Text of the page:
Off the ball, a 4-2-2-2 is maddeningly open through the middle without the sort of collective pressing, high line, and short distances between the lines that can only come from long hours on the training field.

Ralf Rangnick Man Utd stats

That is why Wolves in particular found it so easy to simply dribble in diagonal lines, from the wing into the centre, and break through; a 4-2-2-2 essentially forms square shapes - rather than triangles - all over the pitch, which is a far less robust.

But the dreadful tactical setup isn't just about failing to do anything with possession and getting caught on the counter. Even when United fell back and Wolves had the ball, things went sour.

Bruno Lage's 3-4-2-1 meant Ruben Neves and Joao Moutinho occupied McTominay and Matic, leaving inside forwards Daniel Podence and Trincao free to create chances in areas where United had nobody defending; their flat back four was rarely helped by the two wide forwards.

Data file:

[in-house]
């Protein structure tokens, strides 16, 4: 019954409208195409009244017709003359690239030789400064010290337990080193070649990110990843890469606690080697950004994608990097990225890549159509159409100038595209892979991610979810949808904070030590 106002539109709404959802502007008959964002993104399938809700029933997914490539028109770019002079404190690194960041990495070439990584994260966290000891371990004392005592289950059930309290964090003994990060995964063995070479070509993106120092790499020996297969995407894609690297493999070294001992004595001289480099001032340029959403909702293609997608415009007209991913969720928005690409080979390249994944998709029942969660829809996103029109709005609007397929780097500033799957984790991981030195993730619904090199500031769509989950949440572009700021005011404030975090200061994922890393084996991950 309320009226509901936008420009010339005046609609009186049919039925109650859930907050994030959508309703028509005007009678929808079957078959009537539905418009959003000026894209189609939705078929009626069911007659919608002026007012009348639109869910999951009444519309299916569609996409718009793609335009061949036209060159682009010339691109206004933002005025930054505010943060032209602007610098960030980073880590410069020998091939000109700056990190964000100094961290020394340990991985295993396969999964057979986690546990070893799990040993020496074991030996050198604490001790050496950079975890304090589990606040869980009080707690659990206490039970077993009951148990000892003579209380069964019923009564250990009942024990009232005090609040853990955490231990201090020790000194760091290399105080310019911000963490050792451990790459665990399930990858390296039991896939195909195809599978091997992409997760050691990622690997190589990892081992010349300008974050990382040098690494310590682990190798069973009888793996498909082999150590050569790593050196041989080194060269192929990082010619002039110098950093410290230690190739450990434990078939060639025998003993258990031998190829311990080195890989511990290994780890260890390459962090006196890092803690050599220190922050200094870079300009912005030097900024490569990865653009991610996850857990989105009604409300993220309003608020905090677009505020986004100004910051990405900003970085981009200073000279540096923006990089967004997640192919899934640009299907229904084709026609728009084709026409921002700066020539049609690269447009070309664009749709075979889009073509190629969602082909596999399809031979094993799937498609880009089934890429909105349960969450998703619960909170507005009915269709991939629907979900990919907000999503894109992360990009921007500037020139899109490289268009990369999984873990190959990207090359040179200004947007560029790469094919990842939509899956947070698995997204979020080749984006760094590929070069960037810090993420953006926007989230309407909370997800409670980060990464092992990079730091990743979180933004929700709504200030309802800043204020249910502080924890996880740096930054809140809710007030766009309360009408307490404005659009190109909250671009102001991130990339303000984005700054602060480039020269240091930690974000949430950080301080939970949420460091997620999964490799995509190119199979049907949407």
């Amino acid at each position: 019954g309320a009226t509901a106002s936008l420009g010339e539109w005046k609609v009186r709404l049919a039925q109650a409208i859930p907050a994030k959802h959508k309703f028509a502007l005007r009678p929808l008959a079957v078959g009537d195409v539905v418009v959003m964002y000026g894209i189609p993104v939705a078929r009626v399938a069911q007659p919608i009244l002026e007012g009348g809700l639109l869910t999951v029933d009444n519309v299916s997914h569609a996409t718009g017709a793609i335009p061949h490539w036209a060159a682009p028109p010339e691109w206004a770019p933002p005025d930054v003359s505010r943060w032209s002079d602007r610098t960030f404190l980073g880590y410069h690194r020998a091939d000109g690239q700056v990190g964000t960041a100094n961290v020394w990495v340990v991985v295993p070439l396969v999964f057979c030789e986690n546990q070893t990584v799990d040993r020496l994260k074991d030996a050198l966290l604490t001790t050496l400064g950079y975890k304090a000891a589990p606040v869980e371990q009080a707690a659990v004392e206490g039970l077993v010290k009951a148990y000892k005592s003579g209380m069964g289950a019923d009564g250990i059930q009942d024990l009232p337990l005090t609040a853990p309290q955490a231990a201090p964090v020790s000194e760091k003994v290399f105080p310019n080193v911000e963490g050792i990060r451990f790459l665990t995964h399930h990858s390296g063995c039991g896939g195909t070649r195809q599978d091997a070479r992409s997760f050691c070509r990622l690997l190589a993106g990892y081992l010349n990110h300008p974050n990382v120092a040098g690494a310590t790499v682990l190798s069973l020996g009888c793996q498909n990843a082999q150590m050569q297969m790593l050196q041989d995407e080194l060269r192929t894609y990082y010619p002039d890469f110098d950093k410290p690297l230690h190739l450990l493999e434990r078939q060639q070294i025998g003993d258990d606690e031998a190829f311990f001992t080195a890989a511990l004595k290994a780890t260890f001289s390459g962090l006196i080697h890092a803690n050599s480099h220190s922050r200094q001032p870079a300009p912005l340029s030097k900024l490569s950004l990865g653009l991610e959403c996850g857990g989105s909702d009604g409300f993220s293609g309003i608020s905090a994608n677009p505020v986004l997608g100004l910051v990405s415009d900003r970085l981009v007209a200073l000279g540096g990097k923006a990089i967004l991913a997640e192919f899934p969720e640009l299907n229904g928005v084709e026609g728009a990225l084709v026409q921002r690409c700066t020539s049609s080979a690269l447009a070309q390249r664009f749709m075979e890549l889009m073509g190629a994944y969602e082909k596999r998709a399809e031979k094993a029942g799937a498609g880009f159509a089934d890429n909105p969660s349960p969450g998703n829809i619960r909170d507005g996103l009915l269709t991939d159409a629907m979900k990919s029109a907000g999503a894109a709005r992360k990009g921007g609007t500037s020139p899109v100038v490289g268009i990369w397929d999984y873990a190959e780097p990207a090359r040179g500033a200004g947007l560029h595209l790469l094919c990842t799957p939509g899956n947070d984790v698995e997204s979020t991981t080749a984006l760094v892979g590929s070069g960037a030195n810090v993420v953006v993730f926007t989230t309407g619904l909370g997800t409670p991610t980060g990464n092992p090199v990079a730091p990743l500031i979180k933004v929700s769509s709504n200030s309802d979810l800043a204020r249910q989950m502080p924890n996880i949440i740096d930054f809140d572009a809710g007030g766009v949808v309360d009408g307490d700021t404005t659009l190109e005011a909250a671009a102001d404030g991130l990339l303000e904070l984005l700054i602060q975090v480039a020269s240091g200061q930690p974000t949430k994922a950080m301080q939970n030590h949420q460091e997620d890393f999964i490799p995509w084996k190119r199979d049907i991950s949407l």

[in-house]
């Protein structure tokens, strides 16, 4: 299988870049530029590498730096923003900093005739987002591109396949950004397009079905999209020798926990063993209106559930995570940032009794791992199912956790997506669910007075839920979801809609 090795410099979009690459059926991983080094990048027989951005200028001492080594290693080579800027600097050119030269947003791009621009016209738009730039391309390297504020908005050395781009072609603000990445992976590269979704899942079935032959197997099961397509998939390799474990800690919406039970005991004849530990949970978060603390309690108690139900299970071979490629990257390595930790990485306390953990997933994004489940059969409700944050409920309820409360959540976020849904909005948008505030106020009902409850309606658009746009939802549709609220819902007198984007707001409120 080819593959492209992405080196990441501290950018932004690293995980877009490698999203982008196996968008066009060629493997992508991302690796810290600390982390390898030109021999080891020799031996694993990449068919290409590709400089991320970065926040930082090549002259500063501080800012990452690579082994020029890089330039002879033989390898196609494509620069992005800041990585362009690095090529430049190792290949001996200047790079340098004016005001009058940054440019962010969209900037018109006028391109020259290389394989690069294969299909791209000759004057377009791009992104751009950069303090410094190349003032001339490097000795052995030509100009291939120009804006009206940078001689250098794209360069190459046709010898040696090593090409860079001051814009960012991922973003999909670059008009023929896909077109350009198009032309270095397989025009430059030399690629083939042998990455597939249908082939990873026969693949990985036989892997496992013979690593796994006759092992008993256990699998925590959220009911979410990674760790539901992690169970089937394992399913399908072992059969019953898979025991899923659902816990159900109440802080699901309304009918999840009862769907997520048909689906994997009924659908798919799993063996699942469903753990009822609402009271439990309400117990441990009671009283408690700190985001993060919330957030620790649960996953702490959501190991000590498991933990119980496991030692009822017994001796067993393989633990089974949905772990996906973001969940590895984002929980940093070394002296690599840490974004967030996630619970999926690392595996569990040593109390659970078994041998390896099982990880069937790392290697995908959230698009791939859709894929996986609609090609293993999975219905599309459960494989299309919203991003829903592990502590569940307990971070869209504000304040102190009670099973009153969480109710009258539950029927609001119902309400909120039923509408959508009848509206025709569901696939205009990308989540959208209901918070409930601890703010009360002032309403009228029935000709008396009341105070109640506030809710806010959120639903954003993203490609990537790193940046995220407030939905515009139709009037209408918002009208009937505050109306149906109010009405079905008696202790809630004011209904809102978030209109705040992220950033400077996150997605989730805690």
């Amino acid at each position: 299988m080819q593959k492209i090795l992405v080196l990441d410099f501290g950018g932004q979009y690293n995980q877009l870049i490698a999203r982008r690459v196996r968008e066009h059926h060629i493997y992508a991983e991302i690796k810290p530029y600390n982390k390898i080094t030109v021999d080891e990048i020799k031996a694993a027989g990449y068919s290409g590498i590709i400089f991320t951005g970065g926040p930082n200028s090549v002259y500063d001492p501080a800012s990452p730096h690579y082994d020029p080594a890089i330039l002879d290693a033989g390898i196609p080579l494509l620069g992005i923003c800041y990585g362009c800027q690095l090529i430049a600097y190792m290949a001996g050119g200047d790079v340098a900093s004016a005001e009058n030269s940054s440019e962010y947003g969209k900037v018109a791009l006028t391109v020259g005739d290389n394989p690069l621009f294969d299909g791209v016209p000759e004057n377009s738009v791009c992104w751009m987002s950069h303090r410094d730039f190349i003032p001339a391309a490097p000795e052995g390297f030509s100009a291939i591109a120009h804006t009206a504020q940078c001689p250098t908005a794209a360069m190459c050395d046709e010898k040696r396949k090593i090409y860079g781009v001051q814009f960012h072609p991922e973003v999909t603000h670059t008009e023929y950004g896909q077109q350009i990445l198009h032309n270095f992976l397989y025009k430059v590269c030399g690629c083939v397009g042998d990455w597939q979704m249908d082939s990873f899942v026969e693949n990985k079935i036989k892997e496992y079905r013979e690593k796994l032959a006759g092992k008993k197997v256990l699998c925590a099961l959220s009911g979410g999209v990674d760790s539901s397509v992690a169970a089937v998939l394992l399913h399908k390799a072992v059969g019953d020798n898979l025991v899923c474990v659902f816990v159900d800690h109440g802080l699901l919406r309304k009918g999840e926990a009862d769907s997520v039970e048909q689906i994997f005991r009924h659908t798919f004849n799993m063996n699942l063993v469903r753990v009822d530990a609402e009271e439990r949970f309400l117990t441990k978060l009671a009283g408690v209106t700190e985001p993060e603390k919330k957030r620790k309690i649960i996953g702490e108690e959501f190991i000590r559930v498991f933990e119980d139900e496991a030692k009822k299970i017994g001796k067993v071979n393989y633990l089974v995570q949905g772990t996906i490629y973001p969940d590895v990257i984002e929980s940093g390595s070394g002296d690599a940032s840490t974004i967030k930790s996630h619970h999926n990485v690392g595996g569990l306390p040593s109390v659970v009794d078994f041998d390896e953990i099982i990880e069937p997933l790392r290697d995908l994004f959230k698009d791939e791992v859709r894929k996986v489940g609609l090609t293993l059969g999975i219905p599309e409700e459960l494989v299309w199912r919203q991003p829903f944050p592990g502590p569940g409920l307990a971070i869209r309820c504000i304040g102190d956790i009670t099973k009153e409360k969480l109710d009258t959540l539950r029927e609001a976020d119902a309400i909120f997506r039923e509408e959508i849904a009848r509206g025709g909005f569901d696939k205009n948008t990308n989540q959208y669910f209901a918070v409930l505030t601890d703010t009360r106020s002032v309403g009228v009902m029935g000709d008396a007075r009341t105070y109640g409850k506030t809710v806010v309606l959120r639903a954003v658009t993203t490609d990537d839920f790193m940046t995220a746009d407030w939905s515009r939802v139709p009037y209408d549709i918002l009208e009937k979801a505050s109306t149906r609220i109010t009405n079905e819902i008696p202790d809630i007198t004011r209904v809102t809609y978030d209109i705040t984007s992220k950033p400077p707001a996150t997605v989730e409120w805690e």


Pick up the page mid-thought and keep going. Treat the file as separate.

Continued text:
Can Villa beat Man Utd at Old Trafford?

This final point is of most relevance to Villa, who under Gerrard have deployed a 4-3-2-1 formation in which two number tens sit behind the striker.

That roughly emulates how Wolves managed to pick holes in the Man Utd system, and could be fruitful if Villa manage to play with the energy and assertiveness that characterised confrontational recent displays against Liverpool and Manchester City.

In short, United are there for the taking - passive and fractured - in a shape that should allow Emiliano Buendia and Anwar El Ghazi to get plenty of space on the ball working from outside to in; getting into the gaps either side of Matic and McTominay and behind Mason Greenwood and Jadon Sancho.